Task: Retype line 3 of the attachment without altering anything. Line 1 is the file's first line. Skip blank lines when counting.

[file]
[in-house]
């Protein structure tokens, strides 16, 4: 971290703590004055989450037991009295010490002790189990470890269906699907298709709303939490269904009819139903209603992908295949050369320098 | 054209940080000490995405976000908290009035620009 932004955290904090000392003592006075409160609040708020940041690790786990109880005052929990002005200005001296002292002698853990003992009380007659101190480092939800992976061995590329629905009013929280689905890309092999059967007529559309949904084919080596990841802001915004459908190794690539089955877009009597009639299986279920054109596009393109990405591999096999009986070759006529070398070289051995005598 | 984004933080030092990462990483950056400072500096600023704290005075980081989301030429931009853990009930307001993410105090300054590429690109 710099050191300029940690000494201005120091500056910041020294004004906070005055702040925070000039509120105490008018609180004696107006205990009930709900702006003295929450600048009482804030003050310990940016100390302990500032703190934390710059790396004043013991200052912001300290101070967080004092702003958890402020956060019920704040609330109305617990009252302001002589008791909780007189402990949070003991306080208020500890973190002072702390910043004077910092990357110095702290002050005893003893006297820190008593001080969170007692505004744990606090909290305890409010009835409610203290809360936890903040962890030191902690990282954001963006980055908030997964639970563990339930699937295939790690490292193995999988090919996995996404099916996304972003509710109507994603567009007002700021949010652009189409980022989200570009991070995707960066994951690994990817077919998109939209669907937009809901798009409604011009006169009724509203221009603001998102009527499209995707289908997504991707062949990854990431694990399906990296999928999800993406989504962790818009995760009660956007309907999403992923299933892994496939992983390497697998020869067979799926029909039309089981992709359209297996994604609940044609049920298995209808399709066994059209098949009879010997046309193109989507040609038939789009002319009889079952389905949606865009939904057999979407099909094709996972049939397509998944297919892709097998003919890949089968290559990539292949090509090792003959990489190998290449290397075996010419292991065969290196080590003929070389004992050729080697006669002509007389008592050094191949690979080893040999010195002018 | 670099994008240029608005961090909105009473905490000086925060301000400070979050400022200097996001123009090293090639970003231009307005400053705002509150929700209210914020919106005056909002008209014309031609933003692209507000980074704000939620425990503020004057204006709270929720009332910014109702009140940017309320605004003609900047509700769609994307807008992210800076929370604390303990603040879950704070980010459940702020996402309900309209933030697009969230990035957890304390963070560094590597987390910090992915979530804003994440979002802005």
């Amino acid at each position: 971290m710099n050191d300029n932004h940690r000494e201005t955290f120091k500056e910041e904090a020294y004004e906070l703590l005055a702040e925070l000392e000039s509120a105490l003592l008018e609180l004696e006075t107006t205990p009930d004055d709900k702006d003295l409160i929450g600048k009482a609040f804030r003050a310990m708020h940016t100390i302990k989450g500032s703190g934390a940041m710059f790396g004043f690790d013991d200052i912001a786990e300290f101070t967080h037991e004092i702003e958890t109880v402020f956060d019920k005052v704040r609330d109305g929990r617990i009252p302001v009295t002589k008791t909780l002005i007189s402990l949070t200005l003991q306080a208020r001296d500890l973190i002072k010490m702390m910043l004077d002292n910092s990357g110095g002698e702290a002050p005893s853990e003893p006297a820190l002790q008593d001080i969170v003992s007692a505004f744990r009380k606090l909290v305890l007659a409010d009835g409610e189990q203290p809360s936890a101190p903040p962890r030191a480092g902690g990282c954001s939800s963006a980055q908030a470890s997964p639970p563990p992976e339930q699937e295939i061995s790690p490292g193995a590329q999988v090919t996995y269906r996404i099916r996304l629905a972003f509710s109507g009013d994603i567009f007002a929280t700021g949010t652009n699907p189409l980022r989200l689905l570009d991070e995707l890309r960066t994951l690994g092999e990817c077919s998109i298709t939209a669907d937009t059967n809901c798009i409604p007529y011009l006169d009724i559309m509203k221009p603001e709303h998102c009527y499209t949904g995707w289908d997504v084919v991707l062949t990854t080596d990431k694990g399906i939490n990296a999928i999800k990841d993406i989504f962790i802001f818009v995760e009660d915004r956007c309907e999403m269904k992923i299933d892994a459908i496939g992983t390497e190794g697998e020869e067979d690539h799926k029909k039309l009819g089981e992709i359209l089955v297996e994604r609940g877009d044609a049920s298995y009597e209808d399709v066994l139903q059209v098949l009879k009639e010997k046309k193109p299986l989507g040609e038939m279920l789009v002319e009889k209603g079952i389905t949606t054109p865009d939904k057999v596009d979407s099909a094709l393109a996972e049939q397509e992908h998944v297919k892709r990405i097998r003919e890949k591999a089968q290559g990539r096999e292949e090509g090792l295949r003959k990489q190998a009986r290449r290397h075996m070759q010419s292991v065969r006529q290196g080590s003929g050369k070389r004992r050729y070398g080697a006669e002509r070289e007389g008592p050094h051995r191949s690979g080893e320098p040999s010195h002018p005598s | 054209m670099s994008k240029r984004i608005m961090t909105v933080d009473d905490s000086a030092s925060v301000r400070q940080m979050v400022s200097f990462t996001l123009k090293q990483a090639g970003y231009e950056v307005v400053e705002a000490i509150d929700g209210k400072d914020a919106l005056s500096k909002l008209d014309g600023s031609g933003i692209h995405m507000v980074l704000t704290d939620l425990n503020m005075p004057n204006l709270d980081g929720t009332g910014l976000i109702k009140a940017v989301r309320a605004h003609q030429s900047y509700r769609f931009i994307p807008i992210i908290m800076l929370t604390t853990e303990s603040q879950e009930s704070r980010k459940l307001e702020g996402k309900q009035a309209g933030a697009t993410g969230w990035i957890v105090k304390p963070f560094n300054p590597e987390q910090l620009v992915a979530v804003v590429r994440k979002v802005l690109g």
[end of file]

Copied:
């Amino acid at each position: 971290m710099n050191d300029n932004h940690r000494e201005t955290f120091k500056e910041e904090a020294y004004e906070l703590l005055a702040e925070l000392e000039s509120a105490l003592l008018e609180l004696e006075t107006t205990p009930d004055d709900k702006d003295l409160i929450g600048k009482a609040f804030r003050a310990m708020h940016t100390i302990k989450g500032s703190g934390a940041m710059f790396g004043f690790d013991d200052i912001a786990e300290f101070t967080h037991e004092i702003e958890t109880v402020f956060d019920k005052v704040r609330d109305g929990r617990i009252p302001v009295t002589k008791t909780l002005i007189s402990l949070t200005l003991q306080a208020r001296d500890l973190i002072k010490m702390m910043l004077d002292n910092s990357g110095g002698e702290a002050p005893s853990e003893p006297a820190l002790q008593d001080i969170v003992s007692a505004f744990r009380k606090l909290v305890l007659a409010d009835g409610e189990q203290p809360s936890a101190p903040p962890r030191a480092g902690g990282c954001s939800s963006a980055q908030a470890s997964p639970p563990p992976e339930q699937e295939i061995s790690p490292g193995a590329q999988v090919t996995y269906r996404i099916r996304l629905a972003f509710s109507g009013d994603i567009f007002a929280t700021g949010t652009n699907p189409l980022r989200l689905l570009d991070e995707l890309r960066t994951l690994g092999e990817c077919s998109i298709t939209a669907d937009t059967n809901c798009i409604p007529y011009l006169d009724i559309m509203k221009p603001e709303h998102c009527y499209t949904g995707w289908d997504v084919v991707l062949t990854t080596d990431k694990g399906i939490n990296a999928i999800k990841d993406i989504f962790i802001f818009v995760e009660d915004r956007c309907e999403m269904k992923i299933d892994a459908i496939g992983t390497e190794g697998e020869e067979d690539h799926k029909k039309l009819g089981e992709i359209l089955v297996e994604r609940g877009d044609a049920s298995y009597e209808d399709v066994l139903q059209v098949l009879k009639e010997k046309k193109p299986l989507g040609e038939m279920l789009v002319e009889k209603g079952i389905t949606t054109p865009d939904k057999v596009d979407s099909a094709l393109a996972e049939q397509e992908h998944v297919k892709r990405i097998r003919e890949k591999a089968q290559g990539r096999e292949e090509g090792l295949r003959k990489q190998a009986r290449r290397h075996m070759q010419s292991v065969r006529q290196g080590s003929g050369k070389r004992r050729y070398g080697a006669e002509r070289e007389g008592p050094h051995r191949s690979g080893e320098p040999s010195h002018p005598s | 054209m670099s994008k240029r984004i608005m961090t909105v933080d009473d905490s000086a030092s925060v301000r400070q940080m979050v400022s200097f990462t996001l123009k090293q990483a090639g970003y231009e950056v307005v400053e705002a000490i509150d929700g209210k400072d914020a919106l005056s500096k909002l008209d014309g600023s031609g933003i692209h995405m507000v980074l704000t704290d939620l425990n503020m005075p004057n204006l709270d980081g929720t009332g910014l976000i109702k009140a940017v989301r309320a605004h003609q030429s900047y509700r769609f931009i994307p807008i992210i908290m800076l929370t604390t853990e303990s603040q879950e009930s704070r980010k459940l307001e702020g996402k309900q009035a309209g933030a697009t993410g969230w990035i957890v105090k304390p963070f560094n300054p590597e987390q910090l620009v992915a979530v804003v590429r994440k979002v802005l690109g």